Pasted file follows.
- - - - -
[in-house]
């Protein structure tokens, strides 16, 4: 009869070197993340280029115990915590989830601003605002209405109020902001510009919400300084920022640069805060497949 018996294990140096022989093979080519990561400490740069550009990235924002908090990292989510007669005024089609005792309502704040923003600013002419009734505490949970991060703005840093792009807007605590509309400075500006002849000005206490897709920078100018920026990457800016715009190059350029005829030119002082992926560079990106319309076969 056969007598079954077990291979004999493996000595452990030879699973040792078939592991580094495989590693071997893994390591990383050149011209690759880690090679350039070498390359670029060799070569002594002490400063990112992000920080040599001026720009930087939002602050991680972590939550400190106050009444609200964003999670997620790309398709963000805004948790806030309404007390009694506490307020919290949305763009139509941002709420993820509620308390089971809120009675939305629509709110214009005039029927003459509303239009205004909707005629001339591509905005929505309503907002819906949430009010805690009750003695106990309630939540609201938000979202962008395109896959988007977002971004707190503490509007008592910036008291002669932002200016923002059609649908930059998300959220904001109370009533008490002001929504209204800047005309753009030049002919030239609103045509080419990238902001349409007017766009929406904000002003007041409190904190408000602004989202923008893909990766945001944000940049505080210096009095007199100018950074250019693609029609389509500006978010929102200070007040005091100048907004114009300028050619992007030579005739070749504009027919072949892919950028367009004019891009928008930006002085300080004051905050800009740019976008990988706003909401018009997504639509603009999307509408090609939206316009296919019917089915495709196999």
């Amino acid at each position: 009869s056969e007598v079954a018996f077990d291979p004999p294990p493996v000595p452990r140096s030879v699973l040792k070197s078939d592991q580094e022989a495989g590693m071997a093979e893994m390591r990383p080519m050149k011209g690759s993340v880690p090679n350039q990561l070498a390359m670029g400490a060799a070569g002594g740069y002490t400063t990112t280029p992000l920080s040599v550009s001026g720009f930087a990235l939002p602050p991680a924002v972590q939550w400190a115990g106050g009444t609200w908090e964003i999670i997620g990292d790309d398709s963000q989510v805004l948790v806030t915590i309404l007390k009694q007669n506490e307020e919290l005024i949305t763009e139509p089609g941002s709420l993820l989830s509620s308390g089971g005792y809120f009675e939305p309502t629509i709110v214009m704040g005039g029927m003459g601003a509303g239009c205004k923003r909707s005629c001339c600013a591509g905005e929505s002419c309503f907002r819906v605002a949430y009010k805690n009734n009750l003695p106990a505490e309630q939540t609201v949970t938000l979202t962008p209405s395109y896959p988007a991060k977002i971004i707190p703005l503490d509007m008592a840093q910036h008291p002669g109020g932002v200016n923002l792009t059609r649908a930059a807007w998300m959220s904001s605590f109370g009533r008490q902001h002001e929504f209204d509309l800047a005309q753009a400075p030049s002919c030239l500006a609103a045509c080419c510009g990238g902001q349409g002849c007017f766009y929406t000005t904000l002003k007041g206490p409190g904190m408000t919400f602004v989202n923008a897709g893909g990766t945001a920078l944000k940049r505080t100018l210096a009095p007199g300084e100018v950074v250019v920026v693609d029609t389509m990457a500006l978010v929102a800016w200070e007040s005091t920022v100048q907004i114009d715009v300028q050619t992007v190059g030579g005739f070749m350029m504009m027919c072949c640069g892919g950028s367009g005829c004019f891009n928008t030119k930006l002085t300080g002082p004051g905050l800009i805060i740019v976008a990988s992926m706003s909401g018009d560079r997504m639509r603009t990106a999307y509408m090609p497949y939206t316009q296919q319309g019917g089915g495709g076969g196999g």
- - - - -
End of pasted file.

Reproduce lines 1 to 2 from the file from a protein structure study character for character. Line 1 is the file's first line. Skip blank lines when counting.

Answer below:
[in-house]
């Protein structure tokens, strides 16, 4: 009869070197993340280029115990915590989830601003605002209405109020902001510009919400300084920022640069805060497949 018996294990140096022989093979080519990561400490740069550009990235924002908090990292989510007669005024089609005792309502704040923003600013002419009734505490949970991060703005840093792009807007605590509309400075500006002849000005206490897709920078100018920026990457800016715009190059350029005829030119002082992926560079990106319309076969 056969007598079954077990291979004999493996000595452990030879699973040792078939592991580094495989590693071997893994390591990383050149011209690759880690090679350039070498390359670029060799070569002594002490400063990112992000920080040599001026720009930087939002602050991680972590939550400190106050009444609200964003999670997620790309398709963000805004948790806030309404007390009694506490307020919290949305763009139509941002709420993820509620308390089971809120009675939305629509709110214009005039029927003459509303239009205004909707005629001339591509905005929505309503907002819906949430009010805690009750003695106990309630939540609201938000979202962008395109896959988007977002971004707190503490509007008592910036008291002669932002200016923002059609649908930059998300959220904001109370009533008490002001929504209204800047005309753009030049002919030239609103045509080419990238902001349409007017766009929406904000002003007041409190904190408000602004989202923008893909990766945001944000940049505080210096009095007199100018950074250019693609029609389509500006978010929102200070007040005091100048907004114009300028050619992007030579005739070749504009027919072949892919950028367009004019891009928008930006002085300080004051905050800009740019976008990988706003909401018009997504639509603009999307509408090609939206316009296919019917089915495709196999």